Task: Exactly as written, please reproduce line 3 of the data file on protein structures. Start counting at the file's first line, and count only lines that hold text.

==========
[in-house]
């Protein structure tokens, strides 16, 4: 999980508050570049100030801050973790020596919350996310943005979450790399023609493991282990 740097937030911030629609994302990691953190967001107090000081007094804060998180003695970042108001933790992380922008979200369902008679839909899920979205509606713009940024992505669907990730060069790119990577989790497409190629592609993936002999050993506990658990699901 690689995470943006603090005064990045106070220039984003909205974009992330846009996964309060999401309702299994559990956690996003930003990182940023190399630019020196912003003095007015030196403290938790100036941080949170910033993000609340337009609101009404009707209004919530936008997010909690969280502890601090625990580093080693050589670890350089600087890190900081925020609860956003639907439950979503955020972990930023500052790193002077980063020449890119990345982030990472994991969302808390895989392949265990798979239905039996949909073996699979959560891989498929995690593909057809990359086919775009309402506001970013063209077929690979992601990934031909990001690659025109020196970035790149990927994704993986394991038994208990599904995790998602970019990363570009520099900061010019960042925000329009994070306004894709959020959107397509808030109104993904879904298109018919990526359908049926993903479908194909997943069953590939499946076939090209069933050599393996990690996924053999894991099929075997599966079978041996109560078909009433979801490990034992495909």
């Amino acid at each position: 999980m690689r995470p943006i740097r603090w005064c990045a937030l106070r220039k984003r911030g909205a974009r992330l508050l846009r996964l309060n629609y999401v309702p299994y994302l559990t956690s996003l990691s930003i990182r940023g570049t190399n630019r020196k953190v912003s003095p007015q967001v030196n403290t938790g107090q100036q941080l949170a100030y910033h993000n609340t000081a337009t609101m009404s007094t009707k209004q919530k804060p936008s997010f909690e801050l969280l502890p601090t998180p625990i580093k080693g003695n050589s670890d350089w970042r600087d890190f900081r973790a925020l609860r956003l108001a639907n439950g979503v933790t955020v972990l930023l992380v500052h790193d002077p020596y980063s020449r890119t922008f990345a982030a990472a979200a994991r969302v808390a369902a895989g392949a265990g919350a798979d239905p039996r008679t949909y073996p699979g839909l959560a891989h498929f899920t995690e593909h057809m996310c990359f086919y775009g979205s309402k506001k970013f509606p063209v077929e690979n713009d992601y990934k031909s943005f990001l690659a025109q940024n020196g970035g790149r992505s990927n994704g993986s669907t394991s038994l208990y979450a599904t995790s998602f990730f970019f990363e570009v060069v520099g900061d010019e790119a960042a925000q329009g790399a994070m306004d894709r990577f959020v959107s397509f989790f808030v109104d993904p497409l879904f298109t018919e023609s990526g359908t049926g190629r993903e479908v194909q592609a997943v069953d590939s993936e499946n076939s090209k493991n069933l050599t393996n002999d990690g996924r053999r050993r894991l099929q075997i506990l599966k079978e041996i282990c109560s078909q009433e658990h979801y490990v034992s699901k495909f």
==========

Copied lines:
């Amino acid at each position: 999980m690689r995470p943006i740097r603090w005064c990045a937030l106070r220039k984003r911030g909205a974009r992330l508050l846009r996964l309060n629609y999401v309702p299994y994302l559990t956690s996003l990691s930003i990182r940023g570049t190399n630019r020196k953190v912003s003095p007015q967001v030196n403290t938790g107090q100036q941080l949170a100030y910033h993000n609340t000081a337009t609101m009404s007094t009707k209004q919530k804060p936008s997010f909690e801050l969280l502890p601090t998180p625990i580093k080693g003695n050589s670890d350089w970042r600087d890190f900081r973790a925020l609860r956003l108001a639907n439950g979503v933790t955020v972990l930023l992380v500052h790193d002077p020596y980063s020449r890119t922008f990345a982030a990472a979200a994991r969302v808390a369902a895989g392949a265990g919350a798979d239905p039996r008679t949909y073996p699979g839909l959560a891989h498929f899920t995690e593909h057809m996310c990359f086919y775009g979205s309402k506001k970013f509606p063209v077929e690979n713009d992601y990934k031909s943005f990001l690659a025109q940024n020196g970035g790149r992505s990927n994704g993986s669907t394991s038994l208990y979450a599904t995790s998602f990730f970019f990363e570009v060069v520099g900061d010019e790119a960042a925000q329009g790399a994070m306004d894709r990577f959020v959107s397509f989790f808030v109104d993904p497409l879904f298109t018919e023609s990526g359908t049926g190629r993903e479908v194909q592609a997943v069953d590939s993936e499946n076939s090209k493991n069933l050599t393996n002999d990690g996924r053999r050993r894991l099929q075997i506990l599966k079978e041996i282990c109560s078909q009433e658990h979801y490990v034992s699901k495909f």